On Creation, Part 2

…and we’re back!

Obligation

Each of the three core books has a unique mechanic for player characters, intended to guide their actions in subtle and sometimes not-subtle ways. Age of Rebellion uses Duty, to represent your affiliation with the rebellion. Force and Destiny uses Morality, which tracks where you stand with respect to the Light or Dark side of the force. Edge of the Empire Uses Obligation, which is a representation of the debt (real or figurative) that your character owes. This could be actual debt, or a price on your head, or even something like a strong sense of accountability to something. In addition to a description, it also has magnitude that may have mechanical effects. Higher values mean you’re more worried about whatever it is, and it’s more likely to come up in play.

The suggested order of character creation has you determine your obligation as the first step, which can be chosen or rolled randomly. We’re going to go with the Dutybound obligation for Aragos, representing the bounties he is supposed to be out pursuing while the party’s interests may or may not align with this goal. The starting obligation value for a group of 4-5 players is 10, but that number isn’t necessarily fixed. For additional XP or credits at character creation, you can take additional obligation, up to your starting value. The starting value of 500 credits is rather low, so for Aragos we’ll take 5 more obligation for 1000 more credits.

As for your character’s specific motivation, there is a mechanic to roll this randomly if you wish. I personally would rather just build it into the background of the character. This is really the only part that varies depending on the core book you’re using.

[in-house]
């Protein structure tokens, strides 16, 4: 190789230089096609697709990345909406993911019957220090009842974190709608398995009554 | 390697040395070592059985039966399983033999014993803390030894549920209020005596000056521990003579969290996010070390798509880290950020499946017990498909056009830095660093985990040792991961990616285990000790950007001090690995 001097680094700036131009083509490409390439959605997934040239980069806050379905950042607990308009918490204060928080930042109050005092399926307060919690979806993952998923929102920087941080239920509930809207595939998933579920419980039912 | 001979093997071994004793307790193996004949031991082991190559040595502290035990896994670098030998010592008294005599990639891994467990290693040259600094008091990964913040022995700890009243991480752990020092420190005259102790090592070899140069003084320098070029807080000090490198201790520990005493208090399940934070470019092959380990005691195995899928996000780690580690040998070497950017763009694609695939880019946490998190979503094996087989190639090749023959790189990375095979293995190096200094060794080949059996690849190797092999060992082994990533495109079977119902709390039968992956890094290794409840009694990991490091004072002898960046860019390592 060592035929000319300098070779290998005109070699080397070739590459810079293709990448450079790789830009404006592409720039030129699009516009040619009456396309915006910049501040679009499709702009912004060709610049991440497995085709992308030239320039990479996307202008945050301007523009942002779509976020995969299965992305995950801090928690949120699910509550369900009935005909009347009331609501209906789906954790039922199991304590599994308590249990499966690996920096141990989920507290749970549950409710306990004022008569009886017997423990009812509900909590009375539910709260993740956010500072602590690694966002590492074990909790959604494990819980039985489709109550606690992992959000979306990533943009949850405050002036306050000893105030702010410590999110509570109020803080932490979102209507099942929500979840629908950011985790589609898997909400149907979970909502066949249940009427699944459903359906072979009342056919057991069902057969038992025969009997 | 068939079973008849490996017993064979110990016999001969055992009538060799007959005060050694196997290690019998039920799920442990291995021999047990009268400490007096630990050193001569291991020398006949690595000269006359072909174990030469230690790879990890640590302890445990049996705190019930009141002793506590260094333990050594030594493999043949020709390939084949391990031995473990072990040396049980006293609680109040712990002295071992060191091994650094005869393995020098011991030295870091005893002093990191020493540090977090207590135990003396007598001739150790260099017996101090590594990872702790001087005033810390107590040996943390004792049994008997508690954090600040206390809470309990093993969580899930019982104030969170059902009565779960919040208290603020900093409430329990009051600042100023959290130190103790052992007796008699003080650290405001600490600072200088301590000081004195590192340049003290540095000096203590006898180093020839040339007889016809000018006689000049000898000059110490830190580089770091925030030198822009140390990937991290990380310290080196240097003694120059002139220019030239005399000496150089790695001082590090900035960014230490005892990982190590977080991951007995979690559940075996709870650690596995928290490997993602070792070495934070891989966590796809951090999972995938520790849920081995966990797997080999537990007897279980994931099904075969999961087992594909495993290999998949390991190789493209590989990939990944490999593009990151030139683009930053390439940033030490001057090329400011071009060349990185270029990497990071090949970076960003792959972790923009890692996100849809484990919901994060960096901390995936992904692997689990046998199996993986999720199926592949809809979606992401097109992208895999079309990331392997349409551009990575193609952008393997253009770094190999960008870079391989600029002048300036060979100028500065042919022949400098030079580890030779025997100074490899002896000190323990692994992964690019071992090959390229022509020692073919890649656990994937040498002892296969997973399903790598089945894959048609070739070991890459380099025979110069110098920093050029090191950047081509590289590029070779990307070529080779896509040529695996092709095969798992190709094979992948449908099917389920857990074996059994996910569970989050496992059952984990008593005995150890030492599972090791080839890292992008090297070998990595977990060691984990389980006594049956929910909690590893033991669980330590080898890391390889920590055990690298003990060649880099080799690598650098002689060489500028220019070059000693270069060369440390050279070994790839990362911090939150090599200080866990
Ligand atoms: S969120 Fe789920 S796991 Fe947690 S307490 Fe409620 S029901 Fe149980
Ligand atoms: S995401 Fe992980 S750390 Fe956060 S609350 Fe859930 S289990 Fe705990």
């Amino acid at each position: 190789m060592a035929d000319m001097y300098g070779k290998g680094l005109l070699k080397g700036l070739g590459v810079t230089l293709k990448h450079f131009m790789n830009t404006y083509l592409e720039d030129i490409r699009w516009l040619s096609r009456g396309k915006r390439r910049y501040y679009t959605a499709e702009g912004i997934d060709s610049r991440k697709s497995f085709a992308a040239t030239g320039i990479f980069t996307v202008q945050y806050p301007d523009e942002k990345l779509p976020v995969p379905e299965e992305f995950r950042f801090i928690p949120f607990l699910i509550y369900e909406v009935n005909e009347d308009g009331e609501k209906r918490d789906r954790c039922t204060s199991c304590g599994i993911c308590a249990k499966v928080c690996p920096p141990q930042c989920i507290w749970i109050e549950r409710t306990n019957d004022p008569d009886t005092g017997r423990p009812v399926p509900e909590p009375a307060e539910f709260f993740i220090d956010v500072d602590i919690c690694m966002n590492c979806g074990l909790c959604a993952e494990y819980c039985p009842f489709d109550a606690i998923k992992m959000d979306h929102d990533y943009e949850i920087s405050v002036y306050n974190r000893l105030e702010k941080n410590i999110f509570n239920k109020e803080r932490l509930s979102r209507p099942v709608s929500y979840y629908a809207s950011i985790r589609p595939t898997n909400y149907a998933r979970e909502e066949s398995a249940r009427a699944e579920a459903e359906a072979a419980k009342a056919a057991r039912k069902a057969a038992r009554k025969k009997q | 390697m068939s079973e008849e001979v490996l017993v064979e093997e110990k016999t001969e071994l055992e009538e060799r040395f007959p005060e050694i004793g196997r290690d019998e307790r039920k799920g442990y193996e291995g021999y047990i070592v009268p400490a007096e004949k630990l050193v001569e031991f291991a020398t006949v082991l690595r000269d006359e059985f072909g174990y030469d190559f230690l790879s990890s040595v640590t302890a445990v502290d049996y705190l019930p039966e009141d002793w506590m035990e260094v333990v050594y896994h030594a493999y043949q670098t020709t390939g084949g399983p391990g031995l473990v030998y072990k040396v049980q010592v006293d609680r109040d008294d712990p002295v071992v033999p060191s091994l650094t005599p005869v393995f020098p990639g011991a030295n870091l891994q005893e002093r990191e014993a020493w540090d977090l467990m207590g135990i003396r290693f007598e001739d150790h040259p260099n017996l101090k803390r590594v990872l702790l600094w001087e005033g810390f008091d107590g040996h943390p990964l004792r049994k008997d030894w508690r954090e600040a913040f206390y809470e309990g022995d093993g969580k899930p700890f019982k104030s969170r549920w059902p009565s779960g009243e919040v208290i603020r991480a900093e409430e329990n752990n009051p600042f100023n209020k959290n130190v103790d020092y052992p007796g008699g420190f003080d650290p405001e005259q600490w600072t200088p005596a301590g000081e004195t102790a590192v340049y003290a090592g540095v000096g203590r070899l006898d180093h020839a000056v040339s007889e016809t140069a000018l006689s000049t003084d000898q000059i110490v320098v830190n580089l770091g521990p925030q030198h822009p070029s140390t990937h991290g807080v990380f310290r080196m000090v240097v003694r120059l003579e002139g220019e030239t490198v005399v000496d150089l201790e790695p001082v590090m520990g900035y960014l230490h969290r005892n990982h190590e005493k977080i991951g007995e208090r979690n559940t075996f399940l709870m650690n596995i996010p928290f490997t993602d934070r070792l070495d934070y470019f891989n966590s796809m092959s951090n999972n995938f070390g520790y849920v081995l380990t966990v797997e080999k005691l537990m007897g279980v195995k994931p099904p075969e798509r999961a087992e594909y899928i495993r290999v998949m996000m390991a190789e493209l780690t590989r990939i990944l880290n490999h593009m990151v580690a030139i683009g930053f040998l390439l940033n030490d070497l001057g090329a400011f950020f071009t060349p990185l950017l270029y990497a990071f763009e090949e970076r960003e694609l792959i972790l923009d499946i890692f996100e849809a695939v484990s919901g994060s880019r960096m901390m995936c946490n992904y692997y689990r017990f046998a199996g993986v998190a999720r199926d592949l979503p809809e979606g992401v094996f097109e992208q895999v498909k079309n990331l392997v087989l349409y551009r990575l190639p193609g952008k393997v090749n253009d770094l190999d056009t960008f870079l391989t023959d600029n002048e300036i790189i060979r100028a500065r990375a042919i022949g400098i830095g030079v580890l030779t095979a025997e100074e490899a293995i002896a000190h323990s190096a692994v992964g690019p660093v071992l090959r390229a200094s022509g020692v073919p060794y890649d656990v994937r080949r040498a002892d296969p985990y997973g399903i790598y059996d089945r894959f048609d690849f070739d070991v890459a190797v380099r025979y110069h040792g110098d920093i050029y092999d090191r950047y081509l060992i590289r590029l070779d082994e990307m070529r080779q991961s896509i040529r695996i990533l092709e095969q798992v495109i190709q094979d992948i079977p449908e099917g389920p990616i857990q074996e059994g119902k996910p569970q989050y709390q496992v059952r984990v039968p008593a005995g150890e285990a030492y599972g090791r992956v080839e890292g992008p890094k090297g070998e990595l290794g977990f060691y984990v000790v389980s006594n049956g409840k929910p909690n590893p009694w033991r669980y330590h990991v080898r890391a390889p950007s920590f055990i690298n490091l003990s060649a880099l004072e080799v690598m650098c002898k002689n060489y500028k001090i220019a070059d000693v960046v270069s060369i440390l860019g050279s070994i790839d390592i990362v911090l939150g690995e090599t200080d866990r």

Starting Gear

Unless you take additional obligation (or make similar decisions re: Duty or Morality), you’ll start with 500 credits, which really isn’t a lot. It’s somewhat unlikely that your character will be able to avoid conflict altogether, so you may want to put some of this into a weapon. Armor is more optional, as it tends to be heavy, expensive, and of questionable effectiveness, but you’ll probably want at least basic clothing. (Some specializations can use armor more effectively, however.) A comlink is also suggested, as it’s cheap and very useful. From there you can take other things that suit your character.

For Aragos, we’ll keep it relatively simple. A Blaster Rifle is 900, Heavy Clothing is 50, a Comlink is 25, and a Combat Knife is another 25 (I started with one of these and never used it). For other gear we’ll take 2 sets of Binders (50), A utility belt (25), Extra Reloads (25), a Datapad (75), a few Glowrods (30), Scanner Goggles (150), and a Backpack in case I have to carry all of that at once (50). That still leaves 95 credits for anything that might come up. You will also start with 1d100 additional credits that can’t be spent on starting gear, and whatever miscellaneous small items that you might think of that aren’t large enough to be tracked on your character sheet.

Finishing Touches

To finish up, a character needs a name, a description, and a personality. The Obligation and Motivation steps are actually somewhat helpful at filling in the gaps here, but this is really up to you. As mentioned, I tend to do that in reverse.

There’s also a group component, in that you can start with a particular resource that also varies by books. I’m not sure how this would be handled in a case where a group had mixed characters, but this is usually either a ship of questionable quality (except for maybe the YT-1300 in Edge of the Empire, and even then you’re gonna want a mechanic) or a justification for a party bonus (which may have other benefits). Decide among your group and GM what you’re going to take here.